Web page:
(Host) Winter cold snaps are especially hard on the many feral cats that populate Vermont. Feral cats are the offspring of abandoned house cats. They rarely make good pets. And most are terrified of human contact. But the animals have their benefactors, as VPR’s Susan Keese reports.
(Sound of traffic, woman calling a cat) “Kitty, kitty, kitty, kitty….”
(Keese) In the fading light of a frigid afternoon, Lydia Mahan, still in her office clothes, leads the way to one of Brattleboro’s feral cat colonies. It’s under a bridge in a busy part of town.
(Mahan) “Now be careful because it’s very icy here.”
(Keese) Past a dumpster, on a narrow ledge above the river, is a miniature shanty town of boxes and cat carriers stuffed with straw. There’s even a donated dog house. Mahan and a fellow cat lover put them here last fall. Mahan says at least eight cats are using the shelters. The only one in sight is a big gray cat.
Mahan suspects he may have been a pet once, mainly because he’s here, waiting for the meal she delivers daily.
(Mahan) “Hey, Frazier. See how his right ear has been cut a little bit? Yeah you’re cold, aren’t you babe?” (Sound of Mahan feeding the cat.)
(Keese) Frazier’s notched ear means someone has trapped him and had him neutered. There are vets who offer discounts to people working to keep these populations from growing exponentially. By some estimates, there are as many feral cats in the U.S. as there are housecats.
Mahan says their harsh, typically short lives are haunted by predators, parasites, frostbite and hunger. Brattleboro has no formal feral cat program. And those that do feed feral cat colonies tend to keep a low profile.
(Mahan) “There are people who would say it makes more sense to let nature take its course and if these animals don’t have enough food then yes, they will starve to death or they’ll get sick.
(Tracey Tryba) “Some people in the community would like the Humane Society to collect all the feral cats in the area and euthanize them all.”
(Keese) Tracey Tryba heads Brattleboro’s Windham County Humane Society. She says some people want the shelter to take in feral cats and find them homes.
(Tryba) “Which also isn’t very realistic because how do you find a home for a wild animal? And we also have to think of the safety of our staff.”
(Keese) Tryba says the cats can be dangerous to handle, not only because they’re wild but because they may carry rabies. She says her shelter’s had success finding homes for feral kittens brought in young enough. But the shelter can’t take in feral cats except to euthanize them.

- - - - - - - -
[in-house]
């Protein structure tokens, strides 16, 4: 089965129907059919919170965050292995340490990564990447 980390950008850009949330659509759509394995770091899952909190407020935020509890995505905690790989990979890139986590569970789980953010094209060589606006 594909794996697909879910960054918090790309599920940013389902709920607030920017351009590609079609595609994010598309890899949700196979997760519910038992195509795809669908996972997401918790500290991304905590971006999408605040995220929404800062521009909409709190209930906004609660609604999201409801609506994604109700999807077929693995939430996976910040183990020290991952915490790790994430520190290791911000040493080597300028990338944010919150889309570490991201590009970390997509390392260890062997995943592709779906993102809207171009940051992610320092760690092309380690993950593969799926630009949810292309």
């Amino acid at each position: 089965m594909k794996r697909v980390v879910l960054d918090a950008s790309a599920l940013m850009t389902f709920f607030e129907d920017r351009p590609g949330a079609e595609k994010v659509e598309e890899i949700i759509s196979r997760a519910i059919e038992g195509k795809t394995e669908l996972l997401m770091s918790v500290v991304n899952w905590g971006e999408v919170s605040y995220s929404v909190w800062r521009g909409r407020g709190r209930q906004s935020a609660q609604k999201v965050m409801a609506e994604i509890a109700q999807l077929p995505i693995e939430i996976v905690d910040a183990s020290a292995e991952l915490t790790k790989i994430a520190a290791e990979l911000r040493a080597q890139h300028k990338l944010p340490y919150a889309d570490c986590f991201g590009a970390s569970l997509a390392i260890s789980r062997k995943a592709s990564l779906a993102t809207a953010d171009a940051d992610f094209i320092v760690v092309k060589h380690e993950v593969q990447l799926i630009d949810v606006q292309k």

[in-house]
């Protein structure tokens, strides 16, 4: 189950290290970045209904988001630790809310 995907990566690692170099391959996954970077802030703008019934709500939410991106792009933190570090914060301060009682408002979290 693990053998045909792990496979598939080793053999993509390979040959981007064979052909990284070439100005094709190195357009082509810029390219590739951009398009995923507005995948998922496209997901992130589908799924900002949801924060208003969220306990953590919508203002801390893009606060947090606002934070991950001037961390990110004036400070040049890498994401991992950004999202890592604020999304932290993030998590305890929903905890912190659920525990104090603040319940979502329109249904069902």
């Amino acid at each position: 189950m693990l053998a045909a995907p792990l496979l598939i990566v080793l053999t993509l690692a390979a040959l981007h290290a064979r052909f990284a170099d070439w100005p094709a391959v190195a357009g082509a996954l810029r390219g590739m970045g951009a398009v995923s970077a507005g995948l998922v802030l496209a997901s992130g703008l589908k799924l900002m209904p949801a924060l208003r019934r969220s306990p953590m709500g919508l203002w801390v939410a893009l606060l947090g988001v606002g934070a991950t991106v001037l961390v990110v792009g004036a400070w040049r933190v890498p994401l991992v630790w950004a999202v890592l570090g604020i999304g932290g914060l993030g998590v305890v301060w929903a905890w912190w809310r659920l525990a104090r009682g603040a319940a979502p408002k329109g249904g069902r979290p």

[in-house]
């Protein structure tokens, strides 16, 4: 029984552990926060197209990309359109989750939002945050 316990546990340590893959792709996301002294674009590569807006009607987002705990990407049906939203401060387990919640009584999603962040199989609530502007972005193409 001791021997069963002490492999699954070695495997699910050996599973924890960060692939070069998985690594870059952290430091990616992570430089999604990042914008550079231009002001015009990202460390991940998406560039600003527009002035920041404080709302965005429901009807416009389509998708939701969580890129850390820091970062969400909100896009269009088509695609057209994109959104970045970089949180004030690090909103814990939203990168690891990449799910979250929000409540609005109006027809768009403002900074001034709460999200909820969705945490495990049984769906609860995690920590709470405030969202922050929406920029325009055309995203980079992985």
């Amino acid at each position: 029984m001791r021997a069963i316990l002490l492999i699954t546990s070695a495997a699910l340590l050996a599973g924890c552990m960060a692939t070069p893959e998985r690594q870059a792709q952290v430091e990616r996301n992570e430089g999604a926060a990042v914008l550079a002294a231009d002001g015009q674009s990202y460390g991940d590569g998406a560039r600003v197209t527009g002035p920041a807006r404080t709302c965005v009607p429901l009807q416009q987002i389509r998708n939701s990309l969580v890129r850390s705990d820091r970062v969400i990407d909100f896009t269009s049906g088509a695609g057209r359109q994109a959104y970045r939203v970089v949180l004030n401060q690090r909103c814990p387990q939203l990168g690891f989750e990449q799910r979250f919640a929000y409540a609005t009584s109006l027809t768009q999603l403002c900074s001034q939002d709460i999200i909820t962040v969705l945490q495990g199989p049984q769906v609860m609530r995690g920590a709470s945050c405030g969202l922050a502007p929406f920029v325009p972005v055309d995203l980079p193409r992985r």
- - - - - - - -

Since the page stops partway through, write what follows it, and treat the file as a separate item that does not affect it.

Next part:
(Tryba) “We do help people who are maintaining feral cat colonies by giving them things like cat food.”
(Keese) The shelter also offers spay-neuter help, but the procedures are still expensive. Tryba says she’s looking into grants for a trap, neuter and release program. Several places in the state already have them.
(Sound of cats meowing.)
One program is run by Shaftsbury’s Second Chance Animal Center. Feral cats brought here are not only neutered or spayed but given shots, and tested for diseases and parasites. Then they’re relocated to a feral cat colony.
The center relies on volunteers to host and care for the colonies it sponsors in undisclosed locations in southwestern Vermont. This one looks like an ice shanty with a yard, surrounded by a high fence. Though the center sponsors some free-range colonies, the cats in this one can’t get out. Second Chance Vice President Lesley Nase brings the cats fresh food and water.
(Nase) “Hi Guys, we’re coming in to take a look here. Good kitties, very good kitties.”
(Keese) The building is insulated with wood shavings and blankets. There are cozy nests for the cats to sleep in, toys, a scratching post and a door leading to the yard. Two tabbies watch warily, huddling close on a high shelf.
(Nase) “You can see how their ears are a little bit flat. If I reach out my hand, their eyes are getting wider, and they’re feeling threatened.”
(Keese) Nase says the real answer to this problem is for everyone to have their pets spayed or neutered. People who can no longer care for their animals should contact their local shelter.
Nase believes that many feral cats can be tamed, with enough effort and time. For those who’ll never learn to enjoy human contact, she says this is the next best thing.
For Vermont Public Radio, I’m Susan Keese.